I am interested in this problem of learning a machine learning model to take a vector of ranks as input and predict their numerical values.

Let's say I have a matrix $Y$ with shape $m$ (instances) by $n$ (features), I ranked every row of $Y$ using average to handle potential ties and get a matrix of ranks $R$ of the same shape.

My questions are: How could I learn a model $f$ to achieve $y = f(r)$ ? Should I formulate this as a multiple-regression problem? What models fit well for this type of problem?

Here is a python script to generate some toy data:

import numpy as np
from scipy.stats import rankdata

Y = np.random.randn(1000, 20)
R = np.apply_along_axis(rankdata, 1, Y)

print R[0]
print Y[0]


array([ 10.,   8.,  14.,  18.,   7.,   3.,   1.,   9.,  13.,   4.,  16.,
    20.,   2.,  12.,  19.,   5.,  17.,  11.,  15.,   6.])
array([ 0.06578002, -0.11636595,  0.56441059,  0.7740778 , -0.31002372,
   -0.69271934, -1.83806102,  0.02944196,  0.48905099, -0.68911226,
    0.6119917 ,  1.47756463, -1.65347498,  0.28952666,  1.09095143,
   -0.62324096,  0.7086212 ,  0.21528326,  0.5837112 , -0.35102606])
  • $\begingroup$ If you know $p(y)$ (e.g. Gaussian in your example), then in principle I believe $p(y|r)$ could be solved as described here. By the way, you should add the order statistics tag to your question. $\endgroup$ – GeoMatt22 Sep 14 '16 at 17:40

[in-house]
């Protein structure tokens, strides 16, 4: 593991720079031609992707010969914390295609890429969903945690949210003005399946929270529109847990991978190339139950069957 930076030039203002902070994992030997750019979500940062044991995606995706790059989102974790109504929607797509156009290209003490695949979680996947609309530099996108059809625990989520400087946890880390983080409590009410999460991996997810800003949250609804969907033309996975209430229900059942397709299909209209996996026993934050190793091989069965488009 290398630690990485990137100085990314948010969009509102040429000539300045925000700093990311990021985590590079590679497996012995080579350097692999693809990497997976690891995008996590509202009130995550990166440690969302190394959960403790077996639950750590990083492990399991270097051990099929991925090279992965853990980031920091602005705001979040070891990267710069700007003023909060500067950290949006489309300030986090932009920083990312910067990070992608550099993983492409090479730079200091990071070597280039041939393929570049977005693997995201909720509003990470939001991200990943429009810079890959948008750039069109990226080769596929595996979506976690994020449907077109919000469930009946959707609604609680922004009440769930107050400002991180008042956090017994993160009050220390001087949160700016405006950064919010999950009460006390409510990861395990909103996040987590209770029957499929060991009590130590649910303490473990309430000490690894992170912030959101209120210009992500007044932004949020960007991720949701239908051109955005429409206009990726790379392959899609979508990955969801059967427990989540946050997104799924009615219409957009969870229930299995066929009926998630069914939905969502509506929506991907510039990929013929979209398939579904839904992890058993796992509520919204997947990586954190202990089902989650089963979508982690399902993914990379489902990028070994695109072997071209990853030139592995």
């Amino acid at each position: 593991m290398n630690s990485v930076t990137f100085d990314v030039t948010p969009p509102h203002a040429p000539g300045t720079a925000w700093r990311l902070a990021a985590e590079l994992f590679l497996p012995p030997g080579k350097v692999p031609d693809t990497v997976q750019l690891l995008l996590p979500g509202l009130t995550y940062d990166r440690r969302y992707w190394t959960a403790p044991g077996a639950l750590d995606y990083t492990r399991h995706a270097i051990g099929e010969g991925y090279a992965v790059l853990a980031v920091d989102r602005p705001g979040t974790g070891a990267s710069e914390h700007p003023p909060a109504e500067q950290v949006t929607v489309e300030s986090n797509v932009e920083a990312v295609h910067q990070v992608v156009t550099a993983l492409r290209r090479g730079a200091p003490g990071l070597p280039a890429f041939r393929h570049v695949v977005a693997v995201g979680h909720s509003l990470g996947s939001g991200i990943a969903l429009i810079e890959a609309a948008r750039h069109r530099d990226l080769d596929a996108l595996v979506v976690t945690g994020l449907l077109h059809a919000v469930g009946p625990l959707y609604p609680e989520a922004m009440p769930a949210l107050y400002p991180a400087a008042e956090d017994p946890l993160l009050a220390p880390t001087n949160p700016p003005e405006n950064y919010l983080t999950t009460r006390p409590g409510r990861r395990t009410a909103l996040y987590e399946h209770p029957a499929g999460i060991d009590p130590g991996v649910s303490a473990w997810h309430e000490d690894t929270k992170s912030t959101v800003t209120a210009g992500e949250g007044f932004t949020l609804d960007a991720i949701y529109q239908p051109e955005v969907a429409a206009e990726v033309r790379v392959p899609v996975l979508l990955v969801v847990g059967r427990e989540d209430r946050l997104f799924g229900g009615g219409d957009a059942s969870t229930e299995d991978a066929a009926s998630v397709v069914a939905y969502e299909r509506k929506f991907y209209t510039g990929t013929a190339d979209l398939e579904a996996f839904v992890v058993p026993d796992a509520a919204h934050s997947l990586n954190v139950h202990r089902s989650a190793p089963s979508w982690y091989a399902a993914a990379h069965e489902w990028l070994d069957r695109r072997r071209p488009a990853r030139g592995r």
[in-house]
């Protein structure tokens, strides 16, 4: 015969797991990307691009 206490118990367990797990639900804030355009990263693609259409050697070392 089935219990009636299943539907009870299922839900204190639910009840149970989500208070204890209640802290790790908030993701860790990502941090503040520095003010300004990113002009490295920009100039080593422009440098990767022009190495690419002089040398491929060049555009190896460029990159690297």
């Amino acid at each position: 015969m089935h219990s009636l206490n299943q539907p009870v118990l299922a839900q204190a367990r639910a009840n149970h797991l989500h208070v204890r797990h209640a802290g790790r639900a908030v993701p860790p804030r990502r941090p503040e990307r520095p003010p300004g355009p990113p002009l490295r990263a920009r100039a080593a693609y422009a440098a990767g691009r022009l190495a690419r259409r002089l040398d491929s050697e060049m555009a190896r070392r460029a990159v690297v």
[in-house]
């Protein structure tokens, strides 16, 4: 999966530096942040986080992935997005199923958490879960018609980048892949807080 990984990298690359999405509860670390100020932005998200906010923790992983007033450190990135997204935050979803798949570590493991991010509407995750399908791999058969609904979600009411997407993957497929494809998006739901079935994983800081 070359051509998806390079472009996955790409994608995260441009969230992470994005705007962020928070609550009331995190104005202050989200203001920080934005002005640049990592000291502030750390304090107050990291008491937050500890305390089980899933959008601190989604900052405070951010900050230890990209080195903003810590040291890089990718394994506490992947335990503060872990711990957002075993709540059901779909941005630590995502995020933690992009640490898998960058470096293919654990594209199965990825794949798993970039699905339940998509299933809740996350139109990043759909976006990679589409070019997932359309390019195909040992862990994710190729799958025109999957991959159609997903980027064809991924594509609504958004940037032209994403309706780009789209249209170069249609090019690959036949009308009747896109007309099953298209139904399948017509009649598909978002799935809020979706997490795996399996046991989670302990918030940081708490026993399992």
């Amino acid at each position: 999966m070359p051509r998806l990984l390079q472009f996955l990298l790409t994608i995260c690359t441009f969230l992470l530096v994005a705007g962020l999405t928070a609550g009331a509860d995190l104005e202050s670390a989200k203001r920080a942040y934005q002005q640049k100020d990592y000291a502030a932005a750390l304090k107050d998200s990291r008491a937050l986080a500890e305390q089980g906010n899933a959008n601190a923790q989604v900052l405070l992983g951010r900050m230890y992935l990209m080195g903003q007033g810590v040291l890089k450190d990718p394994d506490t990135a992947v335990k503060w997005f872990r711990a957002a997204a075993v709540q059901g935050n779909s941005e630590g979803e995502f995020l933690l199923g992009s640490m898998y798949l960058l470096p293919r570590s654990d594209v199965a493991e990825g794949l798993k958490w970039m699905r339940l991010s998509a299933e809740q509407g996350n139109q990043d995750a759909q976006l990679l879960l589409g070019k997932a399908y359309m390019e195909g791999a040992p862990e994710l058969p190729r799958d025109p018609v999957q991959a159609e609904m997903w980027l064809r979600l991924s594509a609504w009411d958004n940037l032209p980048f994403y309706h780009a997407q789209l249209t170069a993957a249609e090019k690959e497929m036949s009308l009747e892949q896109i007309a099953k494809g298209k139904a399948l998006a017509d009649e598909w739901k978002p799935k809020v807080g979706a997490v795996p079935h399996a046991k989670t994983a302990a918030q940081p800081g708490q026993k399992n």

If you have a vector of ranks r, but you don't know the underlying distribution, there is no mapping back to values. If you do have the distribution, you could assume random sampling and use the ranks as the appropriate quantiles and get the value for the distribution.


This would be an example of multi-output regression. A cursory google search reveals that this is a problem that is both fairly uncommon and is the subject of active research. Compared to multi-label classification, it seems to be understudied. As far as I know, there are no popular software package implementations of such a multi-output regressor.

Two conceptually simple strategies use an ensemble of regressors to predict the output. The first simply constructs a separate regressor for each output column. While simple and quick, it ignores information that might be gained from looking at multiple outputs simultaneously (EG if some outputs are correlated, this method would not be able to use that information to improve its predictions.) Another approach would be to stack an ensemble of regressors, where each regressor predicts its output column looking at the original data and the output of (a) previous regressor(s). This method has the opportunity to use relationships between output values in its predictions. It however, requires more careful design considerations (EG order that you fit the output columns) and has the potential to overfit.

Here is an example of an multi-output regression problem using decision trees with sklearn.

This is a methods survey on multi-output regression. I admit to have only skimmed in in the past, but seems to contain many ideas to begin to work off of.

Edit: If you google search 'Multi-output least-squares support vector regression machines' you can find a paper on research gate that discusses an algorithm that natively outputs multiple values. I sadly don't have enough reputation to post more than two links right now, however.


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